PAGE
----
Handel’s Music for Royal Fireworks was first performed on this day in 1749.
Handel’s Music for Royal Fireworks was first performed on this day in 1749.
Happy birthday Sheena Easton – 51 today.
It’s 200 years today since Beethoven composed Für Elise.
Fonterra has announced an increase in the forecast milk price and distributable profit which should take the payout up to $6.30 – $6.40.
In a newsletter to shareholders board chair Henry Van der Heyden says:
The Board met today and has announced an increase in the forecast Milk Price for 2009/10 to $6.10 per kgMS. This is up 40 cents from $5.70.
We are holding our forecast Distributable Profit range at 40-50 cents per share.
The forecast Dividend to farmers remains unchanged – we’re still targeting 20-30 cents per share. This means 10-30 cents per share of the Distributable Profit will likely be retained.
The board will discuss the opening forecast for next season at its May meeting and is advising farmers to budget on a similar price to this season’s.
This is the second best payout Fonterra has made and will be particularly welcomed by farmers who’ve had to dry off early because of the drought.
The company will make progressive increases in payments over the next six months which will help cash flow.
It might also help persuade farmers to buy more dry shares.
A media release from the company says:
Fonterra CEO, Andrew Ferrier, said that, since the last Milk Price forecast, dairy prices had remained relatively high and more stable than expected for several months, and had recently increased further.
“The global supply/demand balance for dairy products has shifted to a slight supply deficit. Demand from Middle East/North Africa and Asian markets continues to grow. On the supply side, global milk production has continued to slow, with production contracting in several key markets. For instance, supply has been affected by a tough winter in Europe, while North America and Australia production is also down. In New Zealand, the effects of drought mean Fonterra’s production is now projected to be similar to last season, compared to the modest increase that we forecast at the beginning of the season,” Mr Ferrier said.
Although the net effect was good news for the Milk Price in the short term, Mr Ferrier cautioned that the market continues to show significant volatility.
Jamie Mckay spoke to Andrew about the payout increase on the Farming Show today.
Monday’s questions were:
1. What does Waitaki mean?
2. Name four of the seven heavenly virtues.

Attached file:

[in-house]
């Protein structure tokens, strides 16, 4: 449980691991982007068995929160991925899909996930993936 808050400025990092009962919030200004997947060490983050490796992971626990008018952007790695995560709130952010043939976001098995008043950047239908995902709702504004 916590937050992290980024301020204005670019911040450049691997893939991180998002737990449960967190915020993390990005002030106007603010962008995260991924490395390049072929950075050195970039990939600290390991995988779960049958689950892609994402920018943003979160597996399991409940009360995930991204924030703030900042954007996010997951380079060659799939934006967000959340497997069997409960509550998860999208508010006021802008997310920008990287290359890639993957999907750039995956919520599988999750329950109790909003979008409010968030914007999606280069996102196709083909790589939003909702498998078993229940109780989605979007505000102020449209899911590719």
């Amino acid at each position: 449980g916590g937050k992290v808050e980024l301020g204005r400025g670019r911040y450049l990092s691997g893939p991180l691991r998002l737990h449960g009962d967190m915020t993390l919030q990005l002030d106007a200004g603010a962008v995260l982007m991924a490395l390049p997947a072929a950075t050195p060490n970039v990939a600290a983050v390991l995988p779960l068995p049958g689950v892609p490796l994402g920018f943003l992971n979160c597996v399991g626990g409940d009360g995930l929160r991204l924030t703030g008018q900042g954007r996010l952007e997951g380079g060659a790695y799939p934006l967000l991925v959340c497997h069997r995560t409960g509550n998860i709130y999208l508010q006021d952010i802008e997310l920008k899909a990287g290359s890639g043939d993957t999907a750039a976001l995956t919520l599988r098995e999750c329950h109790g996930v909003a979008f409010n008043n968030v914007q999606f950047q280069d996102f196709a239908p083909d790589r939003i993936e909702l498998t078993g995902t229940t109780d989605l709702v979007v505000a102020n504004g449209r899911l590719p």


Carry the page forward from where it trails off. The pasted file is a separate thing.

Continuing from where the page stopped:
3. What does sapid mean?
4. Who said: “ There is a special place in hell for women who do not help other women”?
5. Whose autobiography is called Bums on Seats?
I got my translation of Waitaki from A.W. reed’s Dictionary of Place Names. It says rumbling waters but given Richard’s expertise in this area I’m accepting weeping waters too.
Points for answers:
David 3 plus 1/2 for two of the four virtues requested.
Richard got two and a bonus of satire.
Bearhunter got 3 and like David 1/2 for two virtues.
Paul got three plus 1/4 of the virtues (without losing anything for obsequiousness) and a bonus for satire.
Ray wins the electronic bunch of flowers this week with three plus 1/2 for two virtues and a bonus for the extra information on Waitaki.
The answers follow the break.
The root cause of problems with alcohol isn’t the purchase age, it’s our attitude.
The Law Commission’s report on alcohol leaked by Kiwiblog last week is due out today.
It had some radical recommendations including a 50% excise tax on alcohol. Listening to Bill English on the Farming Show yesterday, I don’t think that’s likely.
Another suggestion was raising the purchase age. Voting on that has always been a conscience vote and I don’t think it’s likely to be a measure on which MPs are whipped.
I was in favour of reducing the purchase age to 18.
Now I have reservations and would favour keeping the age for drinking alcohol on licensed premises at 18 but raising the purchase age from off licences to 20.That would allow young adults access to alcohol in supervised environments where it is easier to control irrsponsible drinking but restrict access for unsupervised drinking. It would also make it a bit more diffcult for people under the age of 18 to get alcohol.
However, that too treats the symptom not the cause.
Problems caused by the misuse of alcohol may be reduced a little by increased taxes, increasing the purchase age and reducing the number and/or operating hours of liquor outlets.
But they won’t go away until there’s a change of attitude.
Information on the dangers of smoking and action to reduce the harm it caused were just starting when I was leaving school. That was more than 30 years ago and it’s only in the last decade that there’s been a real change in attitude which has put non-smokers’ right to fresh air above that of tobacco addicts’ right to smoke.
The attitude to driving drunk has changed, although there’s still room for improvement. But the message that it’s not what we’re drinking it’s how we’re drinking, hasn’t yet made much traction.
Until it does and the attitude which at best doesn’t condemn, and at worst condones and even encourages, drunkenness changes any change of law will make little impact on the problems caused by alcohol abuse.
We’ve had another 20 mls of rain since we measured 10 mls yesterday morning.
It’s still raining and it’s still a steady, heavy drizzle.
That’s exactly what we need for a drought breaker without any damage to soil, fences, tracks, roads, bridges or danger to stock and people.
It’s official – camembert and brie and healthy.
So are lamb racks and oysters.
So is canned and dried fruit – even if it has more sugar and preservative than vitamins.